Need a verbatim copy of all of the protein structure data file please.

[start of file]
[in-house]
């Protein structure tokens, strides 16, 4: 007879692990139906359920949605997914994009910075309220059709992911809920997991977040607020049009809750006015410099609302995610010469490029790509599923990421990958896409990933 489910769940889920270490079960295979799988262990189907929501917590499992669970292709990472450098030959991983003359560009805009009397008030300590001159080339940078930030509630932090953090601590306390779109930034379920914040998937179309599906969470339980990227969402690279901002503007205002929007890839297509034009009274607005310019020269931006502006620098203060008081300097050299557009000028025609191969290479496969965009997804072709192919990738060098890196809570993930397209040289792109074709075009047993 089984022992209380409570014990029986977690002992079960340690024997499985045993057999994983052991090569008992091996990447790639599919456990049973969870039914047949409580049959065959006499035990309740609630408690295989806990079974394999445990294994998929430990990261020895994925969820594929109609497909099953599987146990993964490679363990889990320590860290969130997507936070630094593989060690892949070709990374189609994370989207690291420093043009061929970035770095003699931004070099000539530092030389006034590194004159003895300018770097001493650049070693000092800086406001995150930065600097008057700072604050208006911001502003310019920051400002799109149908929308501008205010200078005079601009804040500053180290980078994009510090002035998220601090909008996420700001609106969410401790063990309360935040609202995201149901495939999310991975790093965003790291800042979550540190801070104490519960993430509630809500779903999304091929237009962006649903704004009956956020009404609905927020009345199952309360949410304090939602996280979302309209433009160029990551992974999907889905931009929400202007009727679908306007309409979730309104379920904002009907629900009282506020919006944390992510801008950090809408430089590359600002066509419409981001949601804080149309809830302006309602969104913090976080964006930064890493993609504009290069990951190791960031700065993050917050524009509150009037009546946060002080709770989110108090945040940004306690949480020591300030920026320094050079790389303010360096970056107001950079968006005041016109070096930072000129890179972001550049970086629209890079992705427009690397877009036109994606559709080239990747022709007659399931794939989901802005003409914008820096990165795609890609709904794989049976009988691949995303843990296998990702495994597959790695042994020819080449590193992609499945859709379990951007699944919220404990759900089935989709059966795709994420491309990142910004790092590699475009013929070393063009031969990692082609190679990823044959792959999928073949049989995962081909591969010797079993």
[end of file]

[in-house]
């Protein structure tokens, strides 16, 4: 007879692990139906359920949605997914994009910075309220059709992911809920997991977040607020049009809750006015410099609302995610010469490029790509599923990421990958896409990933 489910769940889920270490079960295979799988262990189907929501917590499992669970292709990472450098030959991983003359560009805009009397008030300590001159080339940078930030509630932090953090601590306390779109930034379920914040998937179309599906969470339980990227969402690279901002503007205002929007890839297509034009009274607005310019020269931006502006620098203060008081300097050299557009000028025609191969290479496969965009997804072709192919990738060098890196809570993930397209040289792109074709075009047993 089984022992209380409570014990029986977690002992079960340690024997499985045993057999994983052991090569008992091996990447790639599919456990049973969870039914047949409580049959065959006499035990309740609630408690295989806990079974394999445990294994998929430990990261020895994925969820594929109609497909099953599987146990993964490679363990889990320590860290969130997507936070630094593989060690892949070709990374189609994370989207690291420093043009061929970035770095003699931004070099000539530092030389006034590194004159003895300018770097001493650049070693000092800086406001995150930065600097008057700072604050208006911001502003310019920051400002799109149908929308501008205010200078005079601009804040500053180290980078994009510090002035998220601090909008996420700001609106969410401790063990309360935040609202995201149901495939999310991975790093965003790291800042979550540190801070104490519960993430509630809500779903999304091929237009962006649903704004009956956020009404609905927020009345199952309360949410304090939602996280979302309209433009160029990551992974999907889905931009929400202007009727679908306007309409979730309104379920904002009907629900009282506020919006944390992510801008950090809408430089590359600002066509419409981001949601804080149309809830302006309602969104913090976080964006930064890493993609504009290069990951190791960031700065993050917050524009509150009037009546946060002080709770989110108090945040940004306690949480020591300030920026320094050079790389303010360096970056107001950079968006005041016109070096930072000129890179972001550049970086629209890079992705427009690397877009036109994606559709080239990747022709007659399931794939989901802005003409914008820096990165795609890609709904794989049976009988691949995303843990296998990702495994597959790695042994020819080449590193992609499945859709379990951007699944919220404990759900089935989709059966795709994420491309990142910004790092590699475009013929070393063009031969990692082609190679990823044959792959999928073949049989995962081909591969010797079993």